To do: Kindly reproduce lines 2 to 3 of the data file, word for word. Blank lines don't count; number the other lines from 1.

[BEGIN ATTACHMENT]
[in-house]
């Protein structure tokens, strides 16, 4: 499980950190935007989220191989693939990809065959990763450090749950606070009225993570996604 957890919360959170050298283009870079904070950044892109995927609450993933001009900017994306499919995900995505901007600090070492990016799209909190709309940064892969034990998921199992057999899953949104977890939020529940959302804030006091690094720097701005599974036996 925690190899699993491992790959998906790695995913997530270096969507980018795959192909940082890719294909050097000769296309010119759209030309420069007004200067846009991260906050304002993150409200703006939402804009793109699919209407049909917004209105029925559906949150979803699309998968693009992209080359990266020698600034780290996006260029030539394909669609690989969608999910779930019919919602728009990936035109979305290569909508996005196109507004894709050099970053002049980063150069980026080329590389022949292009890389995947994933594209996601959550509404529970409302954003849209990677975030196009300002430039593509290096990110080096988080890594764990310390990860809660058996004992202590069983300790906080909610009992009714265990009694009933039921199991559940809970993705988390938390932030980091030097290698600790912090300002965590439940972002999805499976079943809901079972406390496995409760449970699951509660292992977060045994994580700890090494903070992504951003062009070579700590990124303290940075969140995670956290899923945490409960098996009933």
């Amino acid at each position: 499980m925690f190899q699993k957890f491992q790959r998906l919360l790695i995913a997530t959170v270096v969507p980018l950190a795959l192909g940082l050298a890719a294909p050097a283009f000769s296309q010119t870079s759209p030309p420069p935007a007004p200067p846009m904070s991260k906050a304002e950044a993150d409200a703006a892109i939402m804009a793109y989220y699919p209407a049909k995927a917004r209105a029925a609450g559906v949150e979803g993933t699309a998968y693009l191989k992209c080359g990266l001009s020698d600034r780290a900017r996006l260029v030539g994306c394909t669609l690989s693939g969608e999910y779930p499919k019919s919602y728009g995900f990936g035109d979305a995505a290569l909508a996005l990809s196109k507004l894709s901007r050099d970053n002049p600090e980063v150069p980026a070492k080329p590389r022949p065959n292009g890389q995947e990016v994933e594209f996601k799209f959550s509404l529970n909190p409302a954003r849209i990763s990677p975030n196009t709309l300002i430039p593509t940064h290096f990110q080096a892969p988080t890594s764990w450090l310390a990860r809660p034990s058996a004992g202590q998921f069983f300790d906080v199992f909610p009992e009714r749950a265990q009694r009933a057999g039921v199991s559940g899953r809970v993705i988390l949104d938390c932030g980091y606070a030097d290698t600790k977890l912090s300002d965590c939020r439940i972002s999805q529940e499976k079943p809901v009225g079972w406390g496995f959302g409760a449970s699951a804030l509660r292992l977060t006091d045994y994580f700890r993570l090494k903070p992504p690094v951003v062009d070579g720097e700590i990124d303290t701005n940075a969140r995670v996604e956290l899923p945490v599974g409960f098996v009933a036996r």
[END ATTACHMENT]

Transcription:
């Protein structure tokens, strides 16, 4: 499980950190935007989220191989693939990809065959990763450090749950606070009225993570996604 957890919360959170050298283009870079904070950044892109995927609450993933001009900017994306499919995900995505901007600090070492990016799209909190709309940064892969034990998921199992057999899953949104977890939020529940959302804030006091690094720097701005599974036996 925690190899699993491992790959998906790695995913997530270096969507980018795959192909940082890719294909050097000769296309010119759209030309420069007004200067846009991260906050304002993150409200703006939402804009793109699919209407049909917004209105029925559906949150979803699309998968693009992209080359990266020698600034780290996006260029030539394909669609690989969608999910779930019919919602728009990936035109979305290569909508996005196109507004894709050099970053002049980063150069980026080329590389022949292009890389995947994933594209996601959550509404529970409302954003849209990677975030196009300002430039593509290096990110080096988080890594764990310390990860809660058996004992202590069983300790906080909610009992009714265990009694009933039921199991559940809970993705988390938390932030980091030097290698600790912090300002965590439940972002999805499976079943809901079972406390496995409760449970699951509660292992977060045994994580700890090494903070992504951003062009070579700590990124303290940075969140995670956290899923945490409960098996009933």
């Amino acid at each position: 499980m925690f190899q699993k957890f491992q790959r998906l919360l790695i995913a997530t959170v270096v969507p980018l950190a795959l192909g940082l050298a890719a294909p050097a283009f000769s296309q010119t870079s759209p030309p420069p935007a007004p200067p846009m904070s991260k906050a304002e950044a993150d409200a703006a892109i939402m804009a793109y989220y699919p209407a049909k995927a917004r209105a029925a609450g559906v949150e979803g993933t699309a998968y693009l191989k992209c080359g990266l001009s020698d600034r780290a900017r996006l260029v030539g994306c394909t669609l690989s693939g969608e999910y779930p499919k019919s919602y728009g995900f990936g035109d979305a995505a290569l909508a996005l990809s196109k507004l894709s901007r050099d970053n002049p600090e980063v150069p980026a070492k080329p590389r022949p065959n292009g890389q995947e990016v994933e594209f996601k799209f959550s509404l529970n909190p409302a954003r849209i990763s990677p975030n196009t709309l300002i430039p593509t940064h290096f990110q080096a892969p988080t890594s764990w450090l310390a990860r809660p034990s058996a004992g202590q998921f069983f300790d906080v199992f909610p009992e009714r749950a265990q009694r009933a057999g039921v199991s559940g899953r809970v993705i988390l949104d938390c932030g980091y606070a030097d290698t600790k977890l912090s300002d965590c939020r439940i972002s999805q529940e499976k079943p809901v009225g079972w406390g496995f959302g409760a449970s699951a804030l509660r292992l977060t006091d045994y994580f700890r993570l090494k903070p992504p690094v951003v062009d070579g720097e700590i990124d303290t701005n940075a969140r995670v996604e956290l899923p945490v599974g409960f098996v009933a036996r």